Girl on a Plane

Miri­am Moss
  • Review
By – March 23, 2017

In Sep­tem­ber 1970, three planes bound for Lon­don were hijacked by Pales­tin­ian ter­ror­ists and forced to land in a remote Jor­dan­ian desert airstrip. When British children’s book author Miri­am Moss was fif­teen years old, she was on one of those planes. In Girl on a Plane,Moss tells a ver­sion of her own sto­ry through the fic­tion­al­ized Anna. 

Anna’s the child of a mil­i­tary fam­i­ly and has lived all over the world. The nov­el opens in Bahrain, where the read­er gets to know Anna in the con­text of her warm and lov­ing fam­i­ly. Ann far prefers this vibrant, remote island to the drab British board­ing school she’s about to return to. As soon as Anna gets on her flight the scope of the nov­el shrinks: Moss blocks out the out­side world and cre­ates a stark dif­fer­ence between life on the plane and the life con­tin­u­ing on in Anna’s imag­i­na­tion. Seat­ed in a sec­tion for unac­com­pa­nied minors, Anna quick­ly befriends her two seat­mates. Moss paints a clear pic­ture of each of the char­ac­ters on board the plane and the many dif­fer­ent ways that peo­ple cope in trau­mat­ic situations. 

Moss explains the plight of the Pales­tini­ans as Anna comes to under­stand it. After days stuck on the plane near­ly starv­ing in the intense desert heat, Anna gets to know one of the hijack­ers, a man not much old­er than she is. Anna asks him ques­tions about why he’s there and devel­ops empa­thy for the hijack­ers and an under­stand­ing that she’s being used as a pawn in a much larg­er fight. Though Anna is not Jew­ish, Moss explains the Israeli-Pales­tin­ian con­flict in clear and unbi­ased terms, and the read­er can feel Anna strug­gling to under­stand the pain and frus­tra­tion felt on both sides.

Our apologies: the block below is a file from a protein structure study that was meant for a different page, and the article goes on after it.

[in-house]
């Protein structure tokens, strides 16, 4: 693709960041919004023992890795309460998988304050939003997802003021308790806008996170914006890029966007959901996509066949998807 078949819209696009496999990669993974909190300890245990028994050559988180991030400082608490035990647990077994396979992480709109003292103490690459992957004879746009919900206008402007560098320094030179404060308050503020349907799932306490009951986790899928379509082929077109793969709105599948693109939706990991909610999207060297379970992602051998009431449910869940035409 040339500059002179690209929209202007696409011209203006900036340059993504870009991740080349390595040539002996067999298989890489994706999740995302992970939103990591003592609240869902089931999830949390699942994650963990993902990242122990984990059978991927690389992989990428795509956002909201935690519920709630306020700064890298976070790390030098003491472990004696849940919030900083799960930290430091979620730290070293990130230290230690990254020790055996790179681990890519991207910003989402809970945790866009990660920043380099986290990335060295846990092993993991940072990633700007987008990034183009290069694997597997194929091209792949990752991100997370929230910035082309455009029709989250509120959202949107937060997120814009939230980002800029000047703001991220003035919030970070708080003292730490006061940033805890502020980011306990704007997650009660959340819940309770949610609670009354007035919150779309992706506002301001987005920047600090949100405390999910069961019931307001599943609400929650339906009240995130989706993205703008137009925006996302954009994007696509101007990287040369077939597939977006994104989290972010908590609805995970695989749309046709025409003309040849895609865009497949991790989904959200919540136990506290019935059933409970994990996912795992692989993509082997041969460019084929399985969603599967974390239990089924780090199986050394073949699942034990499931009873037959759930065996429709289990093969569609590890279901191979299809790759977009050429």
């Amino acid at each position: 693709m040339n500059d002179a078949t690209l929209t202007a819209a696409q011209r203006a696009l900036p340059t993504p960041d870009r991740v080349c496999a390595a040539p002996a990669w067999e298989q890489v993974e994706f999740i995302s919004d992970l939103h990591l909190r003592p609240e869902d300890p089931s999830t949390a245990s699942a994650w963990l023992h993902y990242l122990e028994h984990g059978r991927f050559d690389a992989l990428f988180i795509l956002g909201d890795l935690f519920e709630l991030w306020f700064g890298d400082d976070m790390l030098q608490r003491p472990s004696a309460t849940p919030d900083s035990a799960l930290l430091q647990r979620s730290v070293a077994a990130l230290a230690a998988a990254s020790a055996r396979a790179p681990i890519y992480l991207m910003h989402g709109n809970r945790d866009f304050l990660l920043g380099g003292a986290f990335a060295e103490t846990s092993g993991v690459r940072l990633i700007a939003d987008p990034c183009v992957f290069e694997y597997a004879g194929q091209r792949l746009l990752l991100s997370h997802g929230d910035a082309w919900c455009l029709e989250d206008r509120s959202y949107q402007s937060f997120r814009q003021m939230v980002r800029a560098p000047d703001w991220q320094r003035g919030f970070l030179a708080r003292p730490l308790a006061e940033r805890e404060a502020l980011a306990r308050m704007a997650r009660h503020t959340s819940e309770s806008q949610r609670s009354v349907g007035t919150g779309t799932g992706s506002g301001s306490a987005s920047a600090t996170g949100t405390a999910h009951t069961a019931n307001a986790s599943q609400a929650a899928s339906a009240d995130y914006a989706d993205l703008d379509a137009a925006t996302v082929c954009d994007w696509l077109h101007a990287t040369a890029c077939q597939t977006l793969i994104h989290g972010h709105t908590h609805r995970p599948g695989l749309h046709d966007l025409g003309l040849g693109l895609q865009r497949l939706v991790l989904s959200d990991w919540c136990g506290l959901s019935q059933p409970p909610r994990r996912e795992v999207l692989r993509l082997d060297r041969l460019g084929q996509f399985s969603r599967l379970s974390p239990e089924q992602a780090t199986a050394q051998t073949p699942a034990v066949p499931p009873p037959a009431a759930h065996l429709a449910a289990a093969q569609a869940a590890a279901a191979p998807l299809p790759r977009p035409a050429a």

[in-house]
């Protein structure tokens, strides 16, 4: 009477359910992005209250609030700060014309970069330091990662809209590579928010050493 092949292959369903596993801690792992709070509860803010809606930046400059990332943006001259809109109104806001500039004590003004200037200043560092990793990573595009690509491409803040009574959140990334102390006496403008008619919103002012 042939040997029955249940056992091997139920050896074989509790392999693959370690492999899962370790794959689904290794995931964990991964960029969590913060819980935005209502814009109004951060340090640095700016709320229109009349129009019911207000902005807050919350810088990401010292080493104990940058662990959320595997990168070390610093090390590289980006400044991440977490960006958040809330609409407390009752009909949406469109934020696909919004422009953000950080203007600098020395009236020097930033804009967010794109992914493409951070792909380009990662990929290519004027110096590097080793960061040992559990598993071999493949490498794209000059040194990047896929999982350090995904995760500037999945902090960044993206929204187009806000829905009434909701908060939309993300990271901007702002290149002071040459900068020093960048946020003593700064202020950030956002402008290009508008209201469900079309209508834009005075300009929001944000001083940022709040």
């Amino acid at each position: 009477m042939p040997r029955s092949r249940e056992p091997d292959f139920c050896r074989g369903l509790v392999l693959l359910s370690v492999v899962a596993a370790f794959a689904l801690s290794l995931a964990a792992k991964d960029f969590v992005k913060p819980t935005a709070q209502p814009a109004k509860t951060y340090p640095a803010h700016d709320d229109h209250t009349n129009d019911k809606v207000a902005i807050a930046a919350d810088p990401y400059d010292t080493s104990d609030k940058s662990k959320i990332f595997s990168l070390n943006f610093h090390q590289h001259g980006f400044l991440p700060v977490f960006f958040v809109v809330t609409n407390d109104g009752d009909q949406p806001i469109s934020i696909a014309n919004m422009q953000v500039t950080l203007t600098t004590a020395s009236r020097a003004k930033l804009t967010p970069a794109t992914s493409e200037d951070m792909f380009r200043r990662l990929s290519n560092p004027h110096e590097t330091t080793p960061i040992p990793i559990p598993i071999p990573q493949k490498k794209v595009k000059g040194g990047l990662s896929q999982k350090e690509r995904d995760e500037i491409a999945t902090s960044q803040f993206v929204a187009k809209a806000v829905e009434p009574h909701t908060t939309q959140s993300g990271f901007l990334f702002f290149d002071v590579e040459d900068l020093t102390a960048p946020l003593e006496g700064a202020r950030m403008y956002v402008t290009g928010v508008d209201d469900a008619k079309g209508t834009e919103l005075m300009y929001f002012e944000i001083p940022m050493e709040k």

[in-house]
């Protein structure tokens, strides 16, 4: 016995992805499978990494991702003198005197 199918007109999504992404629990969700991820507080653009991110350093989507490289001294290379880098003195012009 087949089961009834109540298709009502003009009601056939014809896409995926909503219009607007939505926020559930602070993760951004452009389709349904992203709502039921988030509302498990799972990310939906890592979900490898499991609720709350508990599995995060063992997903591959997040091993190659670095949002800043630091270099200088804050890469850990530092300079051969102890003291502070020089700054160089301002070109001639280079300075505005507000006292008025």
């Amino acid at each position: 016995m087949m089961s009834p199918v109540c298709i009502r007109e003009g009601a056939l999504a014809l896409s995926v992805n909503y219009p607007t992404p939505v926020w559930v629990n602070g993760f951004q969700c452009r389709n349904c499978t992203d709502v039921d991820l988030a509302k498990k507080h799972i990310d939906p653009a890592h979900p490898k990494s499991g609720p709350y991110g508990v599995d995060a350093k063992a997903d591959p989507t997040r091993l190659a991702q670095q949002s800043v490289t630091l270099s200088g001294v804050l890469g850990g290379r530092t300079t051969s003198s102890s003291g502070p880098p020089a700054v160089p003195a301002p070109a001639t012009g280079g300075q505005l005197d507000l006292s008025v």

Girl on a Plane is sus­pense­ful, fright­en­ing, and at times vio­lent. Anna waits for days in hor­ri­ble con­di­tions, not know­ing if she’ll make it home alive. Strad­dling the line between child­hood and adult­hood, she strug­gles to under­stand the com­plex­i­ty of the sit­u­a­tion while also com­fort­ing the younger chil­dren around her. Girl on a Plane is a unique per­spec­tive on the his­toric Dawson’s Field hijack­ings seen through the eyes of the deter­mined, kind, and brave Anna. The nov­el ends with an epi­logue from Moss’ own per­spec­tive, set in the present day. 

Please note that due to allu­sions to vio­lence and sex­u­al assault, this nov­el is rec­om­mend­ed for ages 12 and up. 

Hail­ing from Amherst, MA, Cha­va Lan­sky is a stu­dent at Barnard Col­lege, where she stud­ies Eng­lish Lit­er­a­ture and Dance, and interns for the Jew­ish Book Council.

Discussion Questions